How to Charge Your Electric Car at Home

Jeff S. Bartlett

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Unlike most owners of conventional gas cars, EV owners can “refill” at home—just pull into your garage and plug it in. Owners can use a standard outlet, which takes a while, or install a wall charger for a much quicker charge. All electric vehicles come with a 110-volt-compatible, or Level 1, home connector kit. It’s essentially a fancy extension cord that allows your car to be plugged into a standard outlet on one end and into the car on the other end.

Consumer Reports recommends that most electric vehicle buyers, especially those purchasing a plug-in hybrid (PHEV) with a small battery, start with just the included cord, rather than invest in a 240-volt, or Level 2, wall-mounted charger.

“Most PHEV owners will not need a Level 2 charger,” advises Gil Tal, director of the Plug-in Hybrid & Electric Vehicle Research Center at the University of California, Davis. “The Level 1 charger that is provided with the car can charge the battery back to 100 percent overnight.”

Tal adds that Level 1 may be sufficient for many EV owners if they don't drive more than 40 to 50 miles a day. That’s farther than the average daily commute for American drivers.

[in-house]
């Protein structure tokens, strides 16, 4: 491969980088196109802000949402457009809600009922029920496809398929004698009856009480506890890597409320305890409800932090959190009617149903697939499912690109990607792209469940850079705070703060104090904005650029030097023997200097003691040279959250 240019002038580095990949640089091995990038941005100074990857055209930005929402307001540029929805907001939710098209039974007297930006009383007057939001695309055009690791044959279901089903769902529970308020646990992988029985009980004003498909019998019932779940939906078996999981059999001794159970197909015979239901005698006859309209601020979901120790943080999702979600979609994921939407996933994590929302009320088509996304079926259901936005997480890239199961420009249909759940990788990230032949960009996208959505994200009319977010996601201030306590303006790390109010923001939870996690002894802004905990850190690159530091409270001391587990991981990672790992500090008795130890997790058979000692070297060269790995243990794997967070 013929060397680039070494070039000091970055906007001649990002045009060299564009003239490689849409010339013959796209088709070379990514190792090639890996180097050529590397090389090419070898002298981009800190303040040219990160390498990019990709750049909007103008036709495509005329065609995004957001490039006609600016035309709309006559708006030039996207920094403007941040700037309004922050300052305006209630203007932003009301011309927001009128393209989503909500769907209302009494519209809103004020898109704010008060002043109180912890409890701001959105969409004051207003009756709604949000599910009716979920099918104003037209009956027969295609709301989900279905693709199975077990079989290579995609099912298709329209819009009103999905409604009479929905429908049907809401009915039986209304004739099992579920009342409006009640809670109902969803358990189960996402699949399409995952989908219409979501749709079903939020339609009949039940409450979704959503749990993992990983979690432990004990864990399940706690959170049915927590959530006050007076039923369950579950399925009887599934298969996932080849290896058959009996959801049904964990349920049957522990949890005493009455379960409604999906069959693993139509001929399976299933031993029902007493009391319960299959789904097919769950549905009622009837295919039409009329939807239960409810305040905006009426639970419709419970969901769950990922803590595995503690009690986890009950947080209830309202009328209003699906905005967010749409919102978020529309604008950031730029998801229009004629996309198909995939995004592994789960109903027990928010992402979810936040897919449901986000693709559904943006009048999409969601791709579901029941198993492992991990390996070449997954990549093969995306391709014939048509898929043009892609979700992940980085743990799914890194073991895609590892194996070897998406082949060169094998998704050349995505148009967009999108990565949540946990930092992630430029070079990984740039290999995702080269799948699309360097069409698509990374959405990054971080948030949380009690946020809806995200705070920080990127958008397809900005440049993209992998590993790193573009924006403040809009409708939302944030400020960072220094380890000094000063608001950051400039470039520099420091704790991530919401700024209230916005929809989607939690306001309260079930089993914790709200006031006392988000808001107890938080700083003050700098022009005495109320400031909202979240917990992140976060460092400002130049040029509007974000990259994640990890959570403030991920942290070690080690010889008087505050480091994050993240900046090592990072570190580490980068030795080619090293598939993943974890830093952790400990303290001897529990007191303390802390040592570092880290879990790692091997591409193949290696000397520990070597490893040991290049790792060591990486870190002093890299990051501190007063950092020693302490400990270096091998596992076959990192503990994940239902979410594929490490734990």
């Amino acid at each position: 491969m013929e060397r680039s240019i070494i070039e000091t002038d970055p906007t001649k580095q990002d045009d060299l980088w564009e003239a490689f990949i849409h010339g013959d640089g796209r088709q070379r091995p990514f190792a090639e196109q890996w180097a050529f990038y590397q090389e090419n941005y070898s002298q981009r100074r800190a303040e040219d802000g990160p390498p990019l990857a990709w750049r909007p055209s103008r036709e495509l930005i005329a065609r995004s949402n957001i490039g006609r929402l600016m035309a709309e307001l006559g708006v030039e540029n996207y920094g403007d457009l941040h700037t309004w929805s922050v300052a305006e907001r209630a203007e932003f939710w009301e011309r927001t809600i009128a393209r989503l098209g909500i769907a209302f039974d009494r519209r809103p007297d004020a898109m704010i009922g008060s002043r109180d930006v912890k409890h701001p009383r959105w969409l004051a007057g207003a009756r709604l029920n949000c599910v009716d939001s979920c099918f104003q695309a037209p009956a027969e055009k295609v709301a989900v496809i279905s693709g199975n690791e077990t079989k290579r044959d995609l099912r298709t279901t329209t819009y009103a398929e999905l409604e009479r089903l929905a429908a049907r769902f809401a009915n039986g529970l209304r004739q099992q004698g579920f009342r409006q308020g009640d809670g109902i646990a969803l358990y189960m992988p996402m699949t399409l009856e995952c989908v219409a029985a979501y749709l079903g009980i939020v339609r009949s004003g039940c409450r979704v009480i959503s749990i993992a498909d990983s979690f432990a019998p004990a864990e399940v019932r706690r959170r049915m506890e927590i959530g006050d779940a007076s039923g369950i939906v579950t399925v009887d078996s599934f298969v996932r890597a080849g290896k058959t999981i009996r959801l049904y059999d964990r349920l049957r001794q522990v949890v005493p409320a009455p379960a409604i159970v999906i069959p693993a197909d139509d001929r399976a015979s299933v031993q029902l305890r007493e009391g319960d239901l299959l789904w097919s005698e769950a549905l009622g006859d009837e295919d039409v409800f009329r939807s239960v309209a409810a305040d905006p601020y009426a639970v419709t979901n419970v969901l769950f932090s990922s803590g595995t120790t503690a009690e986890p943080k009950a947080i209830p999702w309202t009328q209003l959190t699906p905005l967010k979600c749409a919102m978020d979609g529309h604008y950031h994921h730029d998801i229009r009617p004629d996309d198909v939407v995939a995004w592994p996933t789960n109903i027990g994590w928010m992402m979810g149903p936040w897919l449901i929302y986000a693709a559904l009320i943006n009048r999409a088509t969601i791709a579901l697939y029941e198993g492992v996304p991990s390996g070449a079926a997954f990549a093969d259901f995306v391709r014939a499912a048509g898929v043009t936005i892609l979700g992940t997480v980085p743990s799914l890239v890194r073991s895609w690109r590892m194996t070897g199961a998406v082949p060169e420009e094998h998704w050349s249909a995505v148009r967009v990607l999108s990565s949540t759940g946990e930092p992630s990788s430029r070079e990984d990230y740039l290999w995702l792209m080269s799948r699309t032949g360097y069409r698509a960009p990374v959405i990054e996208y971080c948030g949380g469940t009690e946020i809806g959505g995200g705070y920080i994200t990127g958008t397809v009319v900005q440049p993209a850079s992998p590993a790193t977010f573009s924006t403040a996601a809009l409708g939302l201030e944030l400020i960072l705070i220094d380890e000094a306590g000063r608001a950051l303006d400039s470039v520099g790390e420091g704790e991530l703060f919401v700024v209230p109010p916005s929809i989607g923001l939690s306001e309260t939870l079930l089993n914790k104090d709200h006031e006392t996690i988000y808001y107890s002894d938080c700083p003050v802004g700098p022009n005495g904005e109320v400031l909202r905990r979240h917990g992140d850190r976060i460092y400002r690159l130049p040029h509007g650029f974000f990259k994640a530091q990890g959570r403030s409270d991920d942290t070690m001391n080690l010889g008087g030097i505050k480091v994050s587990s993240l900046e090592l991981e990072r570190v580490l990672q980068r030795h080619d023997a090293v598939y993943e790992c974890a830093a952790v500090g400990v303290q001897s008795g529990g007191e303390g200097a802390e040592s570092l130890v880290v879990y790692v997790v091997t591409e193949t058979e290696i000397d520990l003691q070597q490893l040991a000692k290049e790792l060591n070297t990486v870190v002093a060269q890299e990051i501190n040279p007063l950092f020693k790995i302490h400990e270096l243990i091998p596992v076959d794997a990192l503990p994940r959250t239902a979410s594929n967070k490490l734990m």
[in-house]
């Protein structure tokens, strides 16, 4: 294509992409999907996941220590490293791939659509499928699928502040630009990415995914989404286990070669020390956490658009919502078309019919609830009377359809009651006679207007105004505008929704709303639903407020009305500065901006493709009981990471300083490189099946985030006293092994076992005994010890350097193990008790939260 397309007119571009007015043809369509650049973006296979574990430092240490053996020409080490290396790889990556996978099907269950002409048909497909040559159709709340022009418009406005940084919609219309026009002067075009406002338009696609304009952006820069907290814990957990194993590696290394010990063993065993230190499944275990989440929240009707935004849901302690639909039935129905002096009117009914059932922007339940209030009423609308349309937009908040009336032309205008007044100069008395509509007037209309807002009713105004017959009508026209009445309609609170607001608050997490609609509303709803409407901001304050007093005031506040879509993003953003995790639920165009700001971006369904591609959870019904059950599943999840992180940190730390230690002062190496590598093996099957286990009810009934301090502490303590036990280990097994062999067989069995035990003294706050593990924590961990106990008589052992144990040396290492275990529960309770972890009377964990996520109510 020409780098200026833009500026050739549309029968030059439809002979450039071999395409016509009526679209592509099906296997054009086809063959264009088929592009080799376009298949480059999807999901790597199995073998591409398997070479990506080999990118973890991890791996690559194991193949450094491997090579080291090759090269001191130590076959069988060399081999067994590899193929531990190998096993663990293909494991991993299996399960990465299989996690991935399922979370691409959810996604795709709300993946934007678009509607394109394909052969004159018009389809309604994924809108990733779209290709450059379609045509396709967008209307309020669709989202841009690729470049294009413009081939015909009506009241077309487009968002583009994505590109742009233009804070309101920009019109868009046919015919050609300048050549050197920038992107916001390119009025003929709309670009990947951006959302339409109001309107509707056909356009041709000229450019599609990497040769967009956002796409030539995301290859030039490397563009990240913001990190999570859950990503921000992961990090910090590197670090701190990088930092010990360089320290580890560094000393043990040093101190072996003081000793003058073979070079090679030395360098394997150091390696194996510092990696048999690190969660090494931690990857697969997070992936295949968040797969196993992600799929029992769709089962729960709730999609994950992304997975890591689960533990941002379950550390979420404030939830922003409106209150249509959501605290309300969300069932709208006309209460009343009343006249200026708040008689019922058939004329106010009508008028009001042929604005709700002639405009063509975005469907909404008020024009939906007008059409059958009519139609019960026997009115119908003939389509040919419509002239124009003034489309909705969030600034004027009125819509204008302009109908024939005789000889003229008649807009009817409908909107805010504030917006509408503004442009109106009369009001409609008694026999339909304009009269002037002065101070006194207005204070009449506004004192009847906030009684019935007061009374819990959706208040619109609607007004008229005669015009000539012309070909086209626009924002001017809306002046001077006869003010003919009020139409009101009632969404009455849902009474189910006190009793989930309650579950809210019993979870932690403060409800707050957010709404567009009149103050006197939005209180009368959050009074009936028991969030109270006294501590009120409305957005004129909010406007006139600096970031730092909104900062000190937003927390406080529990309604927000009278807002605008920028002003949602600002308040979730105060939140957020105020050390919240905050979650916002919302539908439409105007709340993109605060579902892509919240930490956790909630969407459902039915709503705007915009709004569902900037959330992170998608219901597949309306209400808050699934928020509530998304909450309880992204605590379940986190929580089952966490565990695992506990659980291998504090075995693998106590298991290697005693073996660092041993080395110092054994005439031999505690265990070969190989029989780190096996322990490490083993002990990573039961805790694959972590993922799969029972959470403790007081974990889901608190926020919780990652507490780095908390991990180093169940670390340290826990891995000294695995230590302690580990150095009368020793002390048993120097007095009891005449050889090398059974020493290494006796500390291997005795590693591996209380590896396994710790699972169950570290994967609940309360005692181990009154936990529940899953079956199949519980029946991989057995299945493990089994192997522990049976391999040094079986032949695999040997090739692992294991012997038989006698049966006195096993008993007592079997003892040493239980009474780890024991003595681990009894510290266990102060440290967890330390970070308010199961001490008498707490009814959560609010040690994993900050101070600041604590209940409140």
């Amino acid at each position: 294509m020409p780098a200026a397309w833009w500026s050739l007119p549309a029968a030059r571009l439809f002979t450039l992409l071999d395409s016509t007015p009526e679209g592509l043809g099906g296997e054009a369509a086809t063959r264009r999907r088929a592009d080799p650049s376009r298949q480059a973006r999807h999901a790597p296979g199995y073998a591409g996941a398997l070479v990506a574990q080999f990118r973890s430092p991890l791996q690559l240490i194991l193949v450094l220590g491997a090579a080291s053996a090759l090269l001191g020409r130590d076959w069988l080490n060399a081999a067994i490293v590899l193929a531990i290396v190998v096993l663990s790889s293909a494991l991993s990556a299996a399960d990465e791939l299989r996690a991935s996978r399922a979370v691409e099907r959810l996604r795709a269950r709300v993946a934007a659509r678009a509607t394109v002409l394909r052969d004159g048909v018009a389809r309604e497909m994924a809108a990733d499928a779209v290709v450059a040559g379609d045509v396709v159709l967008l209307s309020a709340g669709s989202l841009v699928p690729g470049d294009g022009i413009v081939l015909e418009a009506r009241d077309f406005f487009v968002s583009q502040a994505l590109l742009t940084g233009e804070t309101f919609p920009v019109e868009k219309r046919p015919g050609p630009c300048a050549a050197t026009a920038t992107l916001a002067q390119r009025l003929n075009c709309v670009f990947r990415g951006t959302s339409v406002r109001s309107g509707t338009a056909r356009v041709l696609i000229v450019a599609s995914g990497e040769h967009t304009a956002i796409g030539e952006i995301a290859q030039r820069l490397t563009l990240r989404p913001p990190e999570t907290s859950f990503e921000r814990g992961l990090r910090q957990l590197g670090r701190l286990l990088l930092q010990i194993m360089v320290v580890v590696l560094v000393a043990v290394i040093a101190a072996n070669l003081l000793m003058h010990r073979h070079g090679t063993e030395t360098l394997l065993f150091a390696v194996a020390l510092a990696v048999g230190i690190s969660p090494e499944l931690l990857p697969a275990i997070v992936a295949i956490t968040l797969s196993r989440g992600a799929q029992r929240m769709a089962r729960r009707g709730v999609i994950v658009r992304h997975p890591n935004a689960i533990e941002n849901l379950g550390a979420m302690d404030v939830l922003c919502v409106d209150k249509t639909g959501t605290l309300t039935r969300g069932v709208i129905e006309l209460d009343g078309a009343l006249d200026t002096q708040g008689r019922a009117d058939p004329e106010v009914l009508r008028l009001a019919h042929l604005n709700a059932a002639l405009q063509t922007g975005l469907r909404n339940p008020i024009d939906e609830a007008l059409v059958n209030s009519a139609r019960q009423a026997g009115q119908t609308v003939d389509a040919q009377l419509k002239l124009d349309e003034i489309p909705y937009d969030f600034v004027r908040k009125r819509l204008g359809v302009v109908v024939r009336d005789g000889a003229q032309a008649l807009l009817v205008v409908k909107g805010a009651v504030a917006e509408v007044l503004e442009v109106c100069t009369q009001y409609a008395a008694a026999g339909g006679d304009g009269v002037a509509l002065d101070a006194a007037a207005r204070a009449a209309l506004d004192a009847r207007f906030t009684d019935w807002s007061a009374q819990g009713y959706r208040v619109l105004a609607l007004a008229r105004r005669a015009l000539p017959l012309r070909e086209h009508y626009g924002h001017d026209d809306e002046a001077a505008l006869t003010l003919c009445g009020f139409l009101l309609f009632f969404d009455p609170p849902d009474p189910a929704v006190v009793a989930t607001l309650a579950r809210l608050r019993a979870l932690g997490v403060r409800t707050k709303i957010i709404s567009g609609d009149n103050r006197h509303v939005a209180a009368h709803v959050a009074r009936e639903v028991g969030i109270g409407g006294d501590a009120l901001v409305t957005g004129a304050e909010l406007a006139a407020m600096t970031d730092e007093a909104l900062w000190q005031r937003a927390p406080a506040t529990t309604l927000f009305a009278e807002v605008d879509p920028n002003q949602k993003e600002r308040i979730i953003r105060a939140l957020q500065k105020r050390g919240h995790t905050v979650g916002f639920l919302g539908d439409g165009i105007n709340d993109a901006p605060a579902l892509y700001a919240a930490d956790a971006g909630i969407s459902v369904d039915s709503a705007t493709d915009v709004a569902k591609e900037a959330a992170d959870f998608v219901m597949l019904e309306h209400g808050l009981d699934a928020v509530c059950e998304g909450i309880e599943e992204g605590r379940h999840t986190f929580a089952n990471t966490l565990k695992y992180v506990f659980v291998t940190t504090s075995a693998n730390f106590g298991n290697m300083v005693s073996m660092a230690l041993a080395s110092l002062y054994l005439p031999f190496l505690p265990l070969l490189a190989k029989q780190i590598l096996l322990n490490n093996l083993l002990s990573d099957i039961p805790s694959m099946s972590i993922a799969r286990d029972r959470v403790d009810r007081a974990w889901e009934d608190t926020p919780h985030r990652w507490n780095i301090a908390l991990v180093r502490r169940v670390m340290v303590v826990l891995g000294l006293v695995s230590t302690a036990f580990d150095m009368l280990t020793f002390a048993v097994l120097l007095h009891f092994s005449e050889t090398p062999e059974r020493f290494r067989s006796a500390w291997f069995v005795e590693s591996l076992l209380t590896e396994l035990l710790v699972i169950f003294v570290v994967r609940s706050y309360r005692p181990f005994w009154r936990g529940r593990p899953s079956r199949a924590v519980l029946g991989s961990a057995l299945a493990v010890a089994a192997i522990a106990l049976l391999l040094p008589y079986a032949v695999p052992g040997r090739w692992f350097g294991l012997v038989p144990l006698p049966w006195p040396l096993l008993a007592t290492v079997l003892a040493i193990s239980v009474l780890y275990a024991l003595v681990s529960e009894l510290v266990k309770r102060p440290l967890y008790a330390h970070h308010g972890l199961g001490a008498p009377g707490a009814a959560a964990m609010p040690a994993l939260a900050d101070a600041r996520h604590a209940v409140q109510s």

It’s worth investing in a wall-mounted charger if you need juice quicker than 110 volts can provide and you don’t have convenient access to a public or workplace charger.

Wall units are available online through Amazon, Home Depot, and Lowe’s, among others. The cost is typically $500 to $700. Some automakers, such as BMW, offer advice on chargers and coordinate installation. Others leave it for the consumer to figure out.

You’ll need an electrician to install a special 240-volt receptacle, like the ones used for most clothes dryers, in your garage. HomeAdvisor shows that parts and labor, beyond the charger itself, can cost up to $2,000. 

Editor's Note: This article also appeared in the September 2019 issue of Consumer Reports magazine.

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